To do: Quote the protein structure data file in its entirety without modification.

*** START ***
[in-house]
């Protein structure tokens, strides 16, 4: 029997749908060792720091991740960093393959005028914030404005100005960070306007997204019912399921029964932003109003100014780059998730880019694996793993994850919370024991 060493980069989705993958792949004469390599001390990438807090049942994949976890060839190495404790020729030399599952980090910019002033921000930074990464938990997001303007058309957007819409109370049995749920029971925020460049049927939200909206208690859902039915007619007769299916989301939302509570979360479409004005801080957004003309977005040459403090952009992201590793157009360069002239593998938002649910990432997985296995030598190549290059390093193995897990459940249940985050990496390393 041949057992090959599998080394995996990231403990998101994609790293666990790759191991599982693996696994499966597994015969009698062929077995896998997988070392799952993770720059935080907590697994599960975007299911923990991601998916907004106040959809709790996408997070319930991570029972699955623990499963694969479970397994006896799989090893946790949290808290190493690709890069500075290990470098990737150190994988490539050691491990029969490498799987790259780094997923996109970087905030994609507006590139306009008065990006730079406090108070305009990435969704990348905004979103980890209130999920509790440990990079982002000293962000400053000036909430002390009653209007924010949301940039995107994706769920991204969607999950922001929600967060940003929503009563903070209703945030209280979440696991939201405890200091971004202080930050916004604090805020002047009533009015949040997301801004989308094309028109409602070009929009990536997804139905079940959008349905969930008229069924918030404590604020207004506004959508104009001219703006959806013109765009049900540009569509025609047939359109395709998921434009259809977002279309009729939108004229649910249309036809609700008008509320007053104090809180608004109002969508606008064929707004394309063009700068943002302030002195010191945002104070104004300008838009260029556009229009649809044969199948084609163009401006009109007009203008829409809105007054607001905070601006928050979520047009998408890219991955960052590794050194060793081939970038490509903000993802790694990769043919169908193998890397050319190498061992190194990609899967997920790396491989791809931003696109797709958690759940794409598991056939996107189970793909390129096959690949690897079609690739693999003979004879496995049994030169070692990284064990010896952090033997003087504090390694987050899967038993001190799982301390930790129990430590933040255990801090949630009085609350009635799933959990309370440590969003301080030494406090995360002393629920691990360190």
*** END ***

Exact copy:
[in-house]
């Protein structure tokens, strides 16, 4: 029997749908060792720091991740960093393959005028914030404005100005960070306007997204019912399921029964932003109003100014780059998730880019694996793993994850919370024991 060493980069989705993958792949004469390599001390990438807090049942994949976890060839190495404790020729030399599952980090910019002033921000930074990464938990997001303007058309957007819409109370049995749920029971925020460049049927939200909206208690859902039915007619007769299916989301939302509570979360479409004005801080957004003309977005040459403090952009992201590793157009360069002239593998938002649910990432997985296995030598190549290059390093193995897990459940249940985050990496390393 041949057992090959599998080394995996990231403990998101994609790293666990790759191991599982693996696994499966597994015969009698062929077995896998997988070392799952993770720059935080907590697994599960975007299911923990991601998916907004106040959809709790996408997070319930991570029972699955623990499963694969479970397994006896799989090893946790949290808290190493690709890069500075290990470098990737150190994988490539050691491990029969490498799987790259780094997923996109970087905030994609507006590139306009008065990006730079406090108070305009990435969704990348905004979103980890209130999920509790440990990079982002000293962000400053000036909430002390009653209007924010949301940039995107994706769920991204969607999950922001929600967060940003929503009563903070209703945030209280979440696991939201405890200091971004202080930050916004604090805020002047009533009015949040997301801004989308094309028109409602070009929009990536997804139905079940959008349905969930008229069924918030404590604020207004506004959508104009001219703006959806013109765009049900540009569509025609047939359109395709998921434009259809977002279309009729939108004229649910249309036809609700008008509320007053104090809180608004109002969508606008064929707004394309063009700068943002302030002195010191945002104070104004300008838009260029556009229009649809044969199948084609163009401006009109007009203008829409809105007054607001905070601006928050979520047009998408890219991955960052590794050194060793081939970038490509903000993802790694990769043919169908193998890397050319190498061992190194990609899967997920790396491989791809931003696109797709958690759940794409598991056939996107189970793909390129096959690949690897079609690739693999003979004879496995049994030169070692990284064990010896952090033997003087504090390694987050899967038993001190799982301390930790129990430590933040255990801090949630009085609350009635799933959990309370440590969003301080030494406090995360002393629920691990360190």